The “Reunion” by John Cheever
Read and analyze the book :The “Reunion” by John Cheever
The “Reunion” by John Cheever
The Reunion is a story about a young man, Charlie, reuniting with his father. At the beginning of the story, Charlie indicates how he has missed his father after a long separation period. He demonstrates how he was excited to meet him. According to the narration, Charlie had written to his father that he would be in New York between trains for some time (Cheever, 1962). This gesture indicates that although Charlie and his father were separated for a long time, their bond was still strong. As soon as Charlie saw his father, he felt his father’s presence, flesh and blood, his future, and doom. Charlie demonstrates how he was excited to meet his father. The relationship between the father and the son at the beginning can be explained as that of two individuals happy to meet each other after a long while. This is demonstrated by how Charlie explains how he felt when he saw him arriving at the station and his father’s reaction when they met (Cheever, 1962). The Reunion by John Cheever is a story that centers on an eager young man, Charlie, who misses his father and cannot wait to meet him after his parent’s divorce, but is later disappointed after meeting him. This signifies that sometimes what people long to achieve can turn to disappointment.
The story occurs in New York one midday. Charlie had to write to his father and they agreed to meet at the booth where his father’s assistant had informed him. When his father arrives, Charlie is excited to see his father. On the other hand, his father was also excited to meet his son. At some point, the reader sees Charlie’s father suggest taking him to his club, but it becomes impossible, given that Charlie was to catch an early train (Cheever, 1962). Moreover, the two appear to have a close relationship. Charlie describes how his father placed his arm around him, a gesture that he had missed his son and was excited to see him. During this time, Charlie hoped someone would see them and wished they could be photographed and wanted some record of them being together.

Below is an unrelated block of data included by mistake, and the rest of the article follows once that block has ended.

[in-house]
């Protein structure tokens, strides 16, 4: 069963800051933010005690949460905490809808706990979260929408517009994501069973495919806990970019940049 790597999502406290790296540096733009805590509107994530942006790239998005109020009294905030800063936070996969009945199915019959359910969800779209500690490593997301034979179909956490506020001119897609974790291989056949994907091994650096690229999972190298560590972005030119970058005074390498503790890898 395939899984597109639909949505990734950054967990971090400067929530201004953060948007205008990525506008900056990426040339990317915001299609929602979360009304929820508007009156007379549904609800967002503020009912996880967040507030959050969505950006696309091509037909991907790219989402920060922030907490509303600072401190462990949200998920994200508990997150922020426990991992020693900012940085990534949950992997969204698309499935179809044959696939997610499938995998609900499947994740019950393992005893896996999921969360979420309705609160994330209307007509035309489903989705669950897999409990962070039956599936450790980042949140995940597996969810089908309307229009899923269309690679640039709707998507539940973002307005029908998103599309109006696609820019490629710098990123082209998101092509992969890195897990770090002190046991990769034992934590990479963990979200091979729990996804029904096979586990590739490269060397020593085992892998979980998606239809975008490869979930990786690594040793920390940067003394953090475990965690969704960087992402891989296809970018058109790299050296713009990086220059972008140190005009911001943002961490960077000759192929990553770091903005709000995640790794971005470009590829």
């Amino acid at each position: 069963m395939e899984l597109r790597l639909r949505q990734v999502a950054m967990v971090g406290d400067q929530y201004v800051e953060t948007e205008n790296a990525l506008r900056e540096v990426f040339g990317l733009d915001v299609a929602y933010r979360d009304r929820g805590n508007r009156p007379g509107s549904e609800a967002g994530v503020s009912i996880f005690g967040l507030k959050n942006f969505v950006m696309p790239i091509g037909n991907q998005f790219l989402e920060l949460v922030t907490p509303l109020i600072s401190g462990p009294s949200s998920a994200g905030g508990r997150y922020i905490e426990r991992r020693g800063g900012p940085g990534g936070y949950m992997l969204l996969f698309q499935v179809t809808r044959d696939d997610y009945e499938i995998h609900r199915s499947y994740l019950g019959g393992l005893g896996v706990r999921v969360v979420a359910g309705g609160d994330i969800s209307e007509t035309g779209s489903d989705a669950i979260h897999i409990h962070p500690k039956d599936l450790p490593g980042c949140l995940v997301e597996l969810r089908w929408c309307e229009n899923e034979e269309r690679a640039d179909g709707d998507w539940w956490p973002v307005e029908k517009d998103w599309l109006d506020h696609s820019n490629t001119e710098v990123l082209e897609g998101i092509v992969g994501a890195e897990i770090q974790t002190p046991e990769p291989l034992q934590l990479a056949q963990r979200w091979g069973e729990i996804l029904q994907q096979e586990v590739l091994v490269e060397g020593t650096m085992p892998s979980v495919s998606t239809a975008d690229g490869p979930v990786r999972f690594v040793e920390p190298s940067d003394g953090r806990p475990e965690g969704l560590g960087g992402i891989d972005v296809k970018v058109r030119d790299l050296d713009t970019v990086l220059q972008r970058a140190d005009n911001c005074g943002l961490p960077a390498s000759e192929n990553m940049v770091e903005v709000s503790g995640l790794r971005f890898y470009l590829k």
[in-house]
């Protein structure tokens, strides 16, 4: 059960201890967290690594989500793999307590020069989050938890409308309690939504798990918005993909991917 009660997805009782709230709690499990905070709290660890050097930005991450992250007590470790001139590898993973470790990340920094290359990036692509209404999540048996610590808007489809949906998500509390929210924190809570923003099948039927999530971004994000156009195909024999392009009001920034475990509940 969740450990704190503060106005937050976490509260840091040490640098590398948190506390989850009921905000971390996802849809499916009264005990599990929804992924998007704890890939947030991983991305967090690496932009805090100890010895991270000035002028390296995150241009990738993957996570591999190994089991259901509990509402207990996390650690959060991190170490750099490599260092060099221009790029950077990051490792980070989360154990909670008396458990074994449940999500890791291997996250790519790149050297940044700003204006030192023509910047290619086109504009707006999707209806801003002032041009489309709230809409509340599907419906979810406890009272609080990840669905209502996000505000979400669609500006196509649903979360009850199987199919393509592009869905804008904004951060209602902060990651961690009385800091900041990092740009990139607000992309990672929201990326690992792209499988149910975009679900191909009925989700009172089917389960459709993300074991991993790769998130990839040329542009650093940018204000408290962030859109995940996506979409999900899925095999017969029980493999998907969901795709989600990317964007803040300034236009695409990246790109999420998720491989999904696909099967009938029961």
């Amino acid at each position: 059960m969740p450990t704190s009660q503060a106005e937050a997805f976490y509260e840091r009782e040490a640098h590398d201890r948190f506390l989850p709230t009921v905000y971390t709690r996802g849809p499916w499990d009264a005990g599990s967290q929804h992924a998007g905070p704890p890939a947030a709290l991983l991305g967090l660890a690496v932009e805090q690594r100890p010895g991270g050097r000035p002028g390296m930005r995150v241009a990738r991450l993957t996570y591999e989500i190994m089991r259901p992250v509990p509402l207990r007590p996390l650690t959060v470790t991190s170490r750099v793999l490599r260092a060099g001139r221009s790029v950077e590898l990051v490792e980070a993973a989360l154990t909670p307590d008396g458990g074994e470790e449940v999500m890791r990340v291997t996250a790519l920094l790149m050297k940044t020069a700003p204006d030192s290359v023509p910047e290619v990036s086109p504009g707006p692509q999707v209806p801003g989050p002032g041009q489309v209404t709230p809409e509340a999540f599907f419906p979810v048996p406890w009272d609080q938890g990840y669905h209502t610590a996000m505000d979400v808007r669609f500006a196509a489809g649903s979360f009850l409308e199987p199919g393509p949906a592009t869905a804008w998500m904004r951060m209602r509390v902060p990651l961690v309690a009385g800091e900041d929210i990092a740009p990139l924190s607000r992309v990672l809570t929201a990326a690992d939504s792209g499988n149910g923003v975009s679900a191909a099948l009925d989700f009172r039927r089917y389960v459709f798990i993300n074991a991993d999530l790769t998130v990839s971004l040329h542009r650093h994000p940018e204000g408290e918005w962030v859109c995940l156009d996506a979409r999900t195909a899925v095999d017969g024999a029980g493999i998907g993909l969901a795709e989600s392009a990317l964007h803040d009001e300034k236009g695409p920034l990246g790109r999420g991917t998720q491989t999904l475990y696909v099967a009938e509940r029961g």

After the meeting at the station, since they could not visit his father’s club, the two decide to have lunch at a random restaurant. However, they are asked to leave, given that Charlie’s father is considered rude towards the waiters. According to the story, they move to other restaurants where the same thing happens until they have to leave since Charlie has to catch a train (Cheever, 1962). At this moment, his father starts to apologize, but he fails once more while trying to get Charlie a paper by being rude to the vendor (Cheever, 1962). Charlie then leaves. Yes, he saw his father but realized that attaining things an individual has longed for can be disappointing.
At the end of the story, the reader notices that Charlie’s reunion with his father did not go as he (Charlie) had expected, given that they never got time to discuss. The story indicates that Charlie never got the time he anticipated due to his father’s rude attitude towards the waiters. Moreover, he was disappointed with his father’s character. However, he was unsure if his father was under the influence or was just average. One thing is that at the end of the get-together, Charlie’s excitement to meet his father had turned to disappointment. Regardless of the disappointment, the relationship between the father and the son at the end of the story can be described as that of two individuals disappointed by the outcomes. His father was not happy that he ruined the meeting due to being rude to the waiters while Charlie was disappointed with his father’s attit
Cheever, J. (1962). The reunion. The New Yorker, 45.